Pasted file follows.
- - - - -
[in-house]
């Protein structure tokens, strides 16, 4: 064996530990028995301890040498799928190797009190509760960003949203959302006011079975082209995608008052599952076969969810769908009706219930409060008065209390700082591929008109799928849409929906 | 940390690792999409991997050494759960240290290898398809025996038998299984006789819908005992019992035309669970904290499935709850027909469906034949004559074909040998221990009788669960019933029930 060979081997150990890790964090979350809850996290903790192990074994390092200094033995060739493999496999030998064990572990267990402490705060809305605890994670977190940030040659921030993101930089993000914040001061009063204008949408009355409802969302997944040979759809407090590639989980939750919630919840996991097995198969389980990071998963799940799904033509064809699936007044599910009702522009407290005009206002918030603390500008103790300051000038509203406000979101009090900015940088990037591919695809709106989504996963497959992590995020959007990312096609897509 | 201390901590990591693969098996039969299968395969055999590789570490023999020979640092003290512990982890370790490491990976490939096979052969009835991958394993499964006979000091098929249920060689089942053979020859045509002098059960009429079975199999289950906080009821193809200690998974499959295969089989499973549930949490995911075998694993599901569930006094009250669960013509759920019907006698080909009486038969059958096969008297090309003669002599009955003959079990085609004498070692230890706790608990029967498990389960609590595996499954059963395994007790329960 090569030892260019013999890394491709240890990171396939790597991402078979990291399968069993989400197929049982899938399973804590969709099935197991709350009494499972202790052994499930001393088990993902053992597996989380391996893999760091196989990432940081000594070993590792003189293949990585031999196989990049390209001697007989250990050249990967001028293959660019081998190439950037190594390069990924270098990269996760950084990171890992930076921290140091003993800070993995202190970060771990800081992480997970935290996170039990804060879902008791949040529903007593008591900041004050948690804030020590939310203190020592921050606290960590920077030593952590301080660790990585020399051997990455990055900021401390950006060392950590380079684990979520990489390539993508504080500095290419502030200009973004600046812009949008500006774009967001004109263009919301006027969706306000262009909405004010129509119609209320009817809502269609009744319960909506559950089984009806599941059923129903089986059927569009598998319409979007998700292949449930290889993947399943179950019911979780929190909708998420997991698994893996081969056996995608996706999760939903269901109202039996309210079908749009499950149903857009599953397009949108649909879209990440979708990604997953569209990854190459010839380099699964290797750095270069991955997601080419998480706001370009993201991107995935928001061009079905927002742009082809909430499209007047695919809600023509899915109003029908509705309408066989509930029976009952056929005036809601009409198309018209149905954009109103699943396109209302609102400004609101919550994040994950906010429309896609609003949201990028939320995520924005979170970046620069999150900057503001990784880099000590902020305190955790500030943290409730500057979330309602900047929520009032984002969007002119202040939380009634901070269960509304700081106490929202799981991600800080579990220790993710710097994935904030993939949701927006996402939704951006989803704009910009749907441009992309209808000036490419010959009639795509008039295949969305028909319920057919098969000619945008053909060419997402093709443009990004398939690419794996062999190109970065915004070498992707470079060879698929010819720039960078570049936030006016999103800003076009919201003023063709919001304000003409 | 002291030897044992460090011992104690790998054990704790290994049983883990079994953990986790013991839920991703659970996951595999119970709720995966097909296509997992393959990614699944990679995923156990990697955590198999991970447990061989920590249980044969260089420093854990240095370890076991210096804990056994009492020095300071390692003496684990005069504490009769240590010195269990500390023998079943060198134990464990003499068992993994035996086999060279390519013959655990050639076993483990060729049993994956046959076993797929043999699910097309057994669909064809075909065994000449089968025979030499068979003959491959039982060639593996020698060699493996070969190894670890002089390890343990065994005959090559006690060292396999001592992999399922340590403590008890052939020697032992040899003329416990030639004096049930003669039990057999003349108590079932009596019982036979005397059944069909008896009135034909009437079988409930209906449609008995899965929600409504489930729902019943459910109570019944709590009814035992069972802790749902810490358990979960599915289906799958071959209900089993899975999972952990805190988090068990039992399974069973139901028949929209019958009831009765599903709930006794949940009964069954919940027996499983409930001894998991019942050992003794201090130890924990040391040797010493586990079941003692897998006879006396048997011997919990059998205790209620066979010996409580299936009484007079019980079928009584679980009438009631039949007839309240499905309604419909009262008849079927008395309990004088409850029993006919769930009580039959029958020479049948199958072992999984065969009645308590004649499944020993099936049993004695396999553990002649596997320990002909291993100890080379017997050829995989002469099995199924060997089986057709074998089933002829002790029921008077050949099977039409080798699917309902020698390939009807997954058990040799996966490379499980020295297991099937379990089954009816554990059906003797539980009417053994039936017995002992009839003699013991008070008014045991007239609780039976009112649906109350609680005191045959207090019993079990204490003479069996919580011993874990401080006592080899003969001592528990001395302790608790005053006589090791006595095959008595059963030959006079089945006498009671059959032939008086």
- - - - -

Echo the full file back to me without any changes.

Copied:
[in-house]
């Protein structure tokens, strides 16, 4: 064996530990028995301890040498799928190797009190509760960003949203959302006011079975082209995608008052599952076969969810769908009706219930409060008065209390700082591929008109799928849409929906 | 940390690792999409991997050494759960240290290898398809025996038998299984006789819908005992019992035309669970904290499935709850027909469906034949004559074909040998221990009788669960019933029930 060979081997150990890790964090979350809850996290903790192990074994390092200094033995060739493999496999030998064990572990267990402490705060809305605890994670977190940030040659921030993101930089993000914040001061009063204008949408009355409802969302997944040979759809407090590639989980939750919630919840996991097995198969389980990071998963799940799904033509064809699936007044599910009702522009407290005009206002918030603390500008103790300051000038509203406000979101009090900015940088990037591919695809709106989504996963497959992590995020959007990312096609897509 | 201390901590990591693969098996039969299968395969055999590789570490023999020979640092003290512990982890370790490491990976490939096979052969009835991958394993499964006979000091098929249920060689089942053979020859045509002098059960009429079975199999289950906080009821193809200690998974499959295969089989499973549930949490995911075998694993599901569930006094009250669960013509759920019907006698080909009486038969059958096969008297090309003669002599009955003959079990085609004498070692230890706790608990029967498990389960609590595996499954059963395994007790329960 090569030892260019013999890394491709240890990171396939790597991402078979990291399968069993989400197929049982899938399973804590969709099935197991709350009494499972202790052994499930001393088990993902053992597996989380391996893999760091196989990432940081000594070993590792003189293949990585031999196989990049390209001697007989250990050249990967001028293959660019081998190439950037190594390069990924270098990269996760950084990171890992930076921290140091003993800070993995202190970060771990800081992480997970935290996170039990804060879902008791949040529903007593008591900041004050948690804030020590939310203190020592921050606290960590920077030593952590301080660790990585020399051997990455990055900021401390950006060392950590380079684990979520990489390539993508504080500095290419502030200009973004600046812009949008500006774009967001004109263009919301006027969706306000262009909405004010129509119609209320009817809502269609009744319960909506559950089984009806599941059923129903089986059927569009598998319409979007998700292949449930290889993947399943179950019911979780929190909708998420997991698994893996081969056996995608996706999760939903269901109202039996309210079908749009499950149903857009599953397009949108649909879209990440979708990604997953569209990854190459010839380099699964290797750095270069991955997601080419998480706001370009993201991107995935928001061009079905927002742009082809909430499209007047695919809600023509899915109003029908509705309408066989509930029976009952056929005036809601009409198309018209149905954009109103699943396109209302609102400004609101919550994040994950906010429309896609609003949201990028939320995520924005979170970046620069999150900057503001990784880099000590902020305190955790500030943290409730500057979330309602900047929520009032984002969007002119202040939380009634901070269960509304700081106490929202799981991600800080579990220790993710710097994935904030993939949701927006996402939704951006989803704009910009749907441009992309209808000036490419010959009639795509008039295949969305028909319920057919098969000619945008053909060419997402093709443009990004398939690419794996062999190109970065915004070498992707470079060879698929010819720039960078570049936030006016999103800003076009919201003023063709919001304000003409 | 002291030897044992460090011992104690790998054990704790290994049983883990079994953990986790013991839920991703659970996951595999119970709720995966097909296509997992393959990614699944990679995923156990990697955590198999991970447990061989920590249980044969260089420093854990240095370890076991210096804990056994009492020095300071390692003496684990005069504490009769240590010195269990500390023998079943060198134990464990003499068992993994035996086999060279390519013959655990050639076993483990060729049993994956046959076993797929043999699910097309057994669909064809075909065994000449089968025979030499068979003959491959039982060639593996020698060699493996070969190894670890002089390890343990065994005959090559006690060292396999001592992999399922340590403590008890052939020697032992040899003329416990030639004096049930003669039990057999003349108590079932009596019982036979005397059944069909008896009135034909009437079988409930209906449609008995899965929600409504489930729902019943459910109570019944709590009814035992069972802790749902810490358990979960599915289906799958071959209900089993899975999972952990805190988090068990039992399974069973139901028949929209019958009831009765599903709930006794949940009964069954919940027996499983409930001894998991019942050992003794201090130890924990040391040797010493586990079941003692897998006879006396048997011997919990059998205790209620066979010996409580299936009484007079019980079928009584679980009438009631039949007839309240499905309604419909009262008849079927008395309990004088409850029993006919769930009580039959029958020479049948199958072992999984065969009645308590004649499944020993099936049993004695396999553990002649596997320990002909291993100890080379017997050829995989002469099995199924060997089986057709074998089933002829002790029921008077050949099977039409080798699917309902020698390939009807997954058990040799996966490379499980020295297991099937379990089954009816554990059906003797539980009417053994039936017995002992009839003699013991008070008014045991007239609780039976009112649906109350609680005191045959207090019993079990204490003479069996919580011993874990401080006592080899003969001592528990001395302790608790005053006589090791006595095959008595059963030959006079089945006498009671059959032939008086």